The move towards decentralising healthcare services from traditional care settings towards home care has produced new requirements for care planning and documentation of procedures performed in the home environment. To meet these requirements, a virtual care plan (VCP) has been developed that gives both district nurses and home help service personnel (HHS) access to their respective care plans in a mobile work situation. In this paper we present the technical architecture of this VCP, and describe how it integrates information from different feeder systems and allows for documentation at the point of care (POC) using mobile devices.

  • 3.
    Scandurra, Isabella
    et al.
    Medical Informatics and Engineering, Uppsala University, University Hospital, Uppsala, Sweden.
    Hägglund, Maria
    Medical Informatics and Engineering, Uppsala University, University Hospital, Uppsala, Sweden.
    Koch, Sabine
    Medical Informatics and Engineering, Uppsala University, University Hospital, Uppsala, Sweden.
    Specific demands for developing ICT systems for shared home care: a user centred approach2005In: Journal on Information Technology in Healthcare, ISSN 1479-649X, Vol. 3, no 5, p. 279-285Article in journal (Refereed)
    Abstract [en]

    When different care professionals are involved in patient care without proper coordination, the care process may not be meaningfully integrated. To address this issue we have analysed the specific demands for shared home care employing a user-centred system development method and working in close cooperation with district nurses, home helpers and general practitioners. Through this experience we have gained insight into the specific demands that should be taken into consideration when developing information communication technology (ICT) systems for shared home care. This paper describes these requirements and also how a user-centred system engineering approach can assist in improving cooperation in shared home care.

  • 4.
    Scandurra, Isabella
    et al.
    Department of Medical Informatics and Engineering, Uppsala University, Uppsala, Sweden.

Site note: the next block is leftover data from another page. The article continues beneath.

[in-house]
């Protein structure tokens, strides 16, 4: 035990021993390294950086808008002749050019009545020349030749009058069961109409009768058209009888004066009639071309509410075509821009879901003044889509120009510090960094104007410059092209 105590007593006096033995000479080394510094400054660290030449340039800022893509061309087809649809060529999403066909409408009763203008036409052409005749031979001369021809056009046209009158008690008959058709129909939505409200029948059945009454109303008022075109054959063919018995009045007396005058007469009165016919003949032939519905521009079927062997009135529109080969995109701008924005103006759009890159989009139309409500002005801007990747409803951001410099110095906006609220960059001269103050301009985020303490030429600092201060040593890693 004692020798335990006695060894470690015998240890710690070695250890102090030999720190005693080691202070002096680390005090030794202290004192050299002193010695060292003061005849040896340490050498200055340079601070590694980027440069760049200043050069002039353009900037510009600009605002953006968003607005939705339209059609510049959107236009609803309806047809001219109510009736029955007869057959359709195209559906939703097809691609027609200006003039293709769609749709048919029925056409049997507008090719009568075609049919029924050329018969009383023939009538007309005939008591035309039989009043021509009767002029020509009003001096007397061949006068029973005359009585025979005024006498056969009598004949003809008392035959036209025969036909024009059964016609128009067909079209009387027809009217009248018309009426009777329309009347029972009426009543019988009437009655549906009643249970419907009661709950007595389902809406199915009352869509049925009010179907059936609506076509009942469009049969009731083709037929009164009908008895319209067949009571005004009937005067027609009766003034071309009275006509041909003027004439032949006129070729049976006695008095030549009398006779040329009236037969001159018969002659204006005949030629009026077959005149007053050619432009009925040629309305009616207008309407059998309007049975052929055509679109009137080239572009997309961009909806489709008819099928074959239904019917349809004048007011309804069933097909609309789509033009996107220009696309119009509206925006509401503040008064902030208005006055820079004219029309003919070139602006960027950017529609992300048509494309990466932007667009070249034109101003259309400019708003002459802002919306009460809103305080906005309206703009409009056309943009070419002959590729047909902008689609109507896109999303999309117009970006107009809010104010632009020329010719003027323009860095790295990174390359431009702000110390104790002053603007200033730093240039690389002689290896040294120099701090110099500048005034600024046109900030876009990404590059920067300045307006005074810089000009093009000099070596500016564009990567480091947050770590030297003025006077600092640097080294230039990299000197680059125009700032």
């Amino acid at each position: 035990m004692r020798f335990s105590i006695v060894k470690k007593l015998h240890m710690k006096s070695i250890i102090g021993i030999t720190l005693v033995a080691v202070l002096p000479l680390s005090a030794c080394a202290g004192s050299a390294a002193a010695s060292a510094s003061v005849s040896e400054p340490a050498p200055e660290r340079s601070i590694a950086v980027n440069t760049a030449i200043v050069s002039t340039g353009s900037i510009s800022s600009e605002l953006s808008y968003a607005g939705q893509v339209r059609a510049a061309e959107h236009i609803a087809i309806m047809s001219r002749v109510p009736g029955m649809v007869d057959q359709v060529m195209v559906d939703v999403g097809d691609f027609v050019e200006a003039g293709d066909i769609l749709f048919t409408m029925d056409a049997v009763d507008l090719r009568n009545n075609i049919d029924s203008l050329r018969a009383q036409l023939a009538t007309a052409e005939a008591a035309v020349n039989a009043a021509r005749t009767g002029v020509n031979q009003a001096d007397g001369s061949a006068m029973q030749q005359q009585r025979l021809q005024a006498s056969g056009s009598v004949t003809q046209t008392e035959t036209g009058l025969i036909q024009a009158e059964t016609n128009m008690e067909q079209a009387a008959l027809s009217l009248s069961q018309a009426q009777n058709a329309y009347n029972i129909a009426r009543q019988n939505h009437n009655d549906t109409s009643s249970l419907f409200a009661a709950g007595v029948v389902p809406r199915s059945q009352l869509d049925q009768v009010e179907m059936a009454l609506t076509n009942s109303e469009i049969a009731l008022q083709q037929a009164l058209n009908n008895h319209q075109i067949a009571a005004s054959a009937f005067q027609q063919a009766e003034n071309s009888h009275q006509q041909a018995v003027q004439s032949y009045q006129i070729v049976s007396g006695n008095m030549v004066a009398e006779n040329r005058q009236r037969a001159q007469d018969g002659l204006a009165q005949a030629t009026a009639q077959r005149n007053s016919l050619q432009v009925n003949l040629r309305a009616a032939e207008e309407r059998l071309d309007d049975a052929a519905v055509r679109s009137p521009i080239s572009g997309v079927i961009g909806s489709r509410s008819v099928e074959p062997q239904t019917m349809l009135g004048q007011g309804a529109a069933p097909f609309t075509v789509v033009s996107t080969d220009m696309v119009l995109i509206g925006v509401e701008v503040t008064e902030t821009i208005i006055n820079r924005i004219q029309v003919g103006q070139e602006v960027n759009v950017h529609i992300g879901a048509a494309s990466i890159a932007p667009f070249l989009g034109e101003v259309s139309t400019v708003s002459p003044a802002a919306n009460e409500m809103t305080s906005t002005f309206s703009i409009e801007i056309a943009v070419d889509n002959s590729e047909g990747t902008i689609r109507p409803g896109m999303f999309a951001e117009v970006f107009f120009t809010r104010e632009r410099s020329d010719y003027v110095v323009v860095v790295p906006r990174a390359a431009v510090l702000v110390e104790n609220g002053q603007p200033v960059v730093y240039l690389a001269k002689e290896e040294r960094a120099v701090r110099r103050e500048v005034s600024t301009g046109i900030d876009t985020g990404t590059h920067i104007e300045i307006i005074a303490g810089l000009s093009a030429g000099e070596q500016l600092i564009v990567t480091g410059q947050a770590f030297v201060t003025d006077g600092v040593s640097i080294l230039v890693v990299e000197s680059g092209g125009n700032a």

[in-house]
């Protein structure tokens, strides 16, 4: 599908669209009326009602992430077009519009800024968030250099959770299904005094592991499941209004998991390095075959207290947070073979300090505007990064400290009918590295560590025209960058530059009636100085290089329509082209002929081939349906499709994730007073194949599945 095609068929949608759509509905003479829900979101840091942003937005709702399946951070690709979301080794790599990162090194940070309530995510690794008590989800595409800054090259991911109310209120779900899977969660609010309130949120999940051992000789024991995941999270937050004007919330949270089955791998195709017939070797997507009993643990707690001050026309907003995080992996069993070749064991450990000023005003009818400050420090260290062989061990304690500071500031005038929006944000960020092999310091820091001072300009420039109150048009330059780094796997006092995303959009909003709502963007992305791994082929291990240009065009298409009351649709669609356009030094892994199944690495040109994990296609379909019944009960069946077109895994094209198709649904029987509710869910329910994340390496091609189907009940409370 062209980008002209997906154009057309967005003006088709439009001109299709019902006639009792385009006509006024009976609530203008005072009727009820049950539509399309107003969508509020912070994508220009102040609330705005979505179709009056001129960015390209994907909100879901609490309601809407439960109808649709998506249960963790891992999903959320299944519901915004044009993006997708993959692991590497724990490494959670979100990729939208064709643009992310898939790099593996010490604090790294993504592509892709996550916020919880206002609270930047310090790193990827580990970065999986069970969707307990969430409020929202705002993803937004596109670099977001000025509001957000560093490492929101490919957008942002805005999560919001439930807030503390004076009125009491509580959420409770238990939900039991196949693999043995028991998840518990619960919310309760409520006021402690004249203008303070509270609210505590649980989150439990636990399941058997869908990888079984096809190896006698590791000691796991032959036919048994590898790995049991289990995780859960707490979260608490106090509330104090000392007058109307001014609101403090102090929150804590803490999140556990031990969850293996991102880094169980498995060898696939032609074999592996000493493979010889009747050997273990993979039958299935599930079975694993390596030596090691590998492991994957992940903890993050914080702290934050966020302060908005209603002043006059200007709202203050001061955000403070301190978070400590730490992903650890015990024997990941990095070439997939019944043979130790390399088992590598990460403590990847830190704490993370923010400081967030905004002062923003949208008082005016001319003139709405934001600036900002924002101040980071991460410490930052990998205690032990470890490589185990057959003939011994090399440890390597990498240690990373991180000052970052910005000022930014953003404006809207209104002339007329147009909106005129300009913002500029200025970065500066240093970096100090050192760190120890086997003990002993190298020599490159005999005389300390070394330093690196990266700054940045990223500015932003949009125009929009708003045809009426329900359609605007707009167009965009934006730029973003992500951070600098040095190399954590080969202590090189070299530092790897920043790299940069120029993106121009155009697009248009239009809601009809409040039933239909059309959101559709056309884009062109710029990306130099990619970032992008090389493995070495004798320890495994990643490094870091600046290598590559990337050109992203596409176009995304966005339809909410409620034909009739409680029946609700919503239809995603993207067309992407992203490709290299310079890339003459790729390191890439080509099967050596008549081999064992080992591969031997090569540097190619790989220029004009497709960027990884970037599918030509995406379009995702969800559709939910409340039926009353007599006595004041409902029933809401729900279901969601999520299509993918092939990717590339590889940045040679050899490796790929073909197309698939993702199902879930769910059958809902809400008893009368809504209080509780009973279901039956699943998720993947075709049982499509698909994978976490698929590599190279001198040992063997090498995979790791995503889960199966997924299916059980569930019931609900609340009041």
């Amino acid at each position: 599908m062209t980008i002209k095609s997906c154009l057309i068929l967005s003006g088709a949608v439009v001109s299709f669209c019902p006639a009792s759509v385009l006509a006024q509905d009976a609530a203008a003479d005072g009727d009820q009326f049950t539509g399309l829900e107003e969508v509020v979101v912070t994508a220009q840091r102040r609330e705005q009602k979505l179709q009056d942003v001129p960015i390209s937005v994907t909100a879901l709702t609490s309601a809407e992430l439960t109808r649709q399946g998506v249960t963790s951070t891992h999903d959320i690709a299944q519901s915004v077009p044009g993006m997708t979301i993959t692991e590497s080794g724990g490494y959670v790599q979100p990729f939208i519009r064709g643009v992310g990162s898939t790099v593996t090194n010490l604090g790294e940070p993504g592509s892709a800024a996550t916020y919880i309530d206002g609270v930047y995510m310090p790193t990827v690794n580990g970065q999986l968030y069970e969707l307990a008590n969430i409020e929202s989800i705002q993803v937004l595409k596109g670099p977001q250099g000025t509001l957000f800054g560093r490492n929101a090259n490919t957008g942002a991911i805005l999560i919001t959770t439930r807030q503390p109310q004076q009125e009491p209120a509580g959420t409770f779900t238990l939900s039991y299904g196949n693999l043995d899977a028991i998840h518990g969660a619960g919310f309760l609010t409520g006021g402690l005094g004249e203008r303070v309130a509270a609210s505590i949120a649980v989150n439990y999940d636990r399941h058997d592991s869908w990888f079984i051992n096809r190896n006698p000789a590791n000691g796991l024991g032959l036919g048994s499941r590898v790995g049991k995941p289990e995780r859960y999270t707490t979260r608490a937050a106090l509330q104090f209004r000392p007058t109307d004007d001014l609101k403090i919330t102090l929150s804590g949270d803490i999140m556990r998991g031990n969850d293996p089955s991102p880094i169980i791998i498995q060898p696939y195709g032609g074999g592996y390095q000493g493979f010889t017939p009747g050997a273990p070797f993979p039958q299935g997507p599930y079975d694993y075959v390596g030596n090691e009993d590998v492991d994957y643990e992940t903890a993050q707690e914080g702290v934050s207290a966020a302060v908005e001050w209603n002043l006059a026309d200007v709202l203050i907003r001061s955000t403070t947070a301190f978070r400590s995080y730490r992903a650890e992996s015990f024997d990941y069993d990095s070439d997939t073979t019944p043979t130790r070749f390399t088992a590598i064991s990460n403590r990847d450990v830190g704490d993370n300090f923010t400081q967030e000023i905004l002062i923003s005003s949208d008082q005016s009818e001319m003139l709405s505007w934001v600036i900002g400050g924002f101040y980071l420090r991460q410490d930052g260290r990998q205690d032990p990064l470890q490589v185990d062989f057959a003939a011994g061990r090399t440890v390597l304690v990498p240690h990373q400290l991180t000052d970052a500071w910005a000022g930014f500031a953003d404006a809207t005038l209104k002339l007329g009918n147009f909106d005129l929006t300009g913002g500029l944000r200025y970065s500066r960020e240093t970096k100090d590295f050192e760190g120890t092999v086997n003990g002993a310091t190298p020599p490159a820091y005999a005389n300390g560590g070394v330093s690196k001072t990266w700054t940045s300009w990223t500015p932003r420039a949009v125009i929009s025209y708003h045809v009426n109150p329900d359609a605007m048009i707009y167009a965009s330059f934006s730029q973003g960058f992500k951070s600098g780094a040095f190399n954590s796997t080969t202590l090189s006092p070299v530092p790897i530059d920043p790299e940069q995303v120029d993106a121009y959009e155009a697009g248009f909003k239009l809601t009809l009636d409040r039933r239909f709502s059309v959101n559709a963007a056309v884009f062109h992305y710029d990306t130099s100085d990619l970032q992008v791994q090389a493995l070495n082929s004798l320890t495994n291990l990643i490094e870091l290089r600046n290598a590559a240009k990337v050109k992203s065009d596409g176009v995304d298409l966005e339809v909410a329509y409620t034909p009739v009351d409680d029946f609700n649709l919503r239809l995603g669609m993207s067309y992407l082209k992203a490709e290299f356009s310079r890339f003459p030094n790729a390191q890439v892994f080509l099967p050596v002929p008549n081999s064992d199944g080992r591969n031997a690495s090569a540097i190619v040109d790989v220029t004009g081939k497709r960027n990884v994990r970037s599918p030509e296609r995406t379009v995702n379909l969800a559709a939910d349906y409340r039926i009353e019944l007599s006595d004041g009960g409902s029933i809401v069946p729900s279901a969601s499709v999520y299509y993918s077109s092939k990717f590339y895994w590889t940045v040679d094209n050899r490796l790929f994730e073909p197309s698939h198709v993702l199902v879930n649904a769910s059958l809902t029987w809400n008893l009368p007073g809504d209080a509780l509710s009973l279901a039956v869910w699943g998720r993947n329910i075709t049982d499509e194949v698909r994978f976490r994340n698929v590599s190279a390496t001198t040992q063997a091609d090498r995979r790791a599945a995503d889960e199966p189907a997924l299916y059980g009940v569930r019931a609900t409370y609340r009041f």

Hägglund, Maria
    Department of Medical Informatics and Engineering, Uppsala University, Uppsala, Sweden.
    Moström, Dennis
    XLENT technology.
    Koch, Sabine
    Department of Medical Informatics and Engineering, Uppsala University, Uppsala, Sweden.
    Heuristic Evaluation Extended by User Analysis: A fast and efficient method to identify Potential Usability Problems in Health Information Systems2006In: Journal on Information Technology in Healthcare, ISSN 1479-649X, Vol. 4, no 5, p. 317-325Article in journal (Refereed)
    Abstract [en]

    Heuristic evaluation is a usability testing method for computer software that helps to identify usability problems in the user interface (UI) design. It specifically involves evaluators examining the interface and judging its compliance with recognised usability principles (the "heuristics"). Despite the benefits of this practice, to our knowledge formal heuristic evaluation is rarely performed for healthcare software applications, and particularly for those used in home care. In this paper we present a heuristic evaluation aimed at improving the usability of a virtual health record used by district nurses in home care. A user analysis was added to the conventional evaluation, defining specific characteristics of district nurses in home care, e.g. expertise, skills, knowledge, cognitive capacities and frequency of system use. The evaluation was performed by 6 people, half of which had both heuristic evaluation experience and medical domain knowledge. The evaluators used 10 heuristics to categorise heuristic violations and usability problems. Fifty-eight heuristic violations and 44 usability problems were identified. Based on a scale of 1 (cosmetic) to 4 (catastrophic) the average severity ratings of all heuristic violations identified was 1.78. The most frequently violated were "Consistency and Standards" for novice users and "Flexibility and efficiency of use" for Experienced users. The most severe violations were found in "Visibility of system status". The results of our study indicate that heuristic evaluation combined with user analysis provides a richer assessment than heuristic evaluation alone for the development of Health Information Systems where heterogeneous user groups are common.

  • 5.
    Scandurra, Isabella
    et al.
    Centre for eHealth, Uppsala University, Sweden.
    Moström, Dennis
    Hägglund, Maria
    Introducing a Mobile ICT system in Homecare: Evaluation of a Socio-technical Implementation Process 2008In: Journal on Information Technology in Healthcare, ISSN 1479-649X, Vol. 6, no 5, p. 356-366Article in journal (Refereed)
1 - 5 of 5
CiteExportLink to result list
Permanent link
Cite
Citation style
  • apa
  • ieee
  • modern-language-association-8th-edition
  • vancouver
  • Other style
More styles
Language
  • de-DE
  • en-GB
  • en-US
  • fi-FI
  • nn-NO
  • nn-NB
  • sv-SE
  • Other locale
More languages
Output format
  • html
  • text
  • asciidoc
  • rtf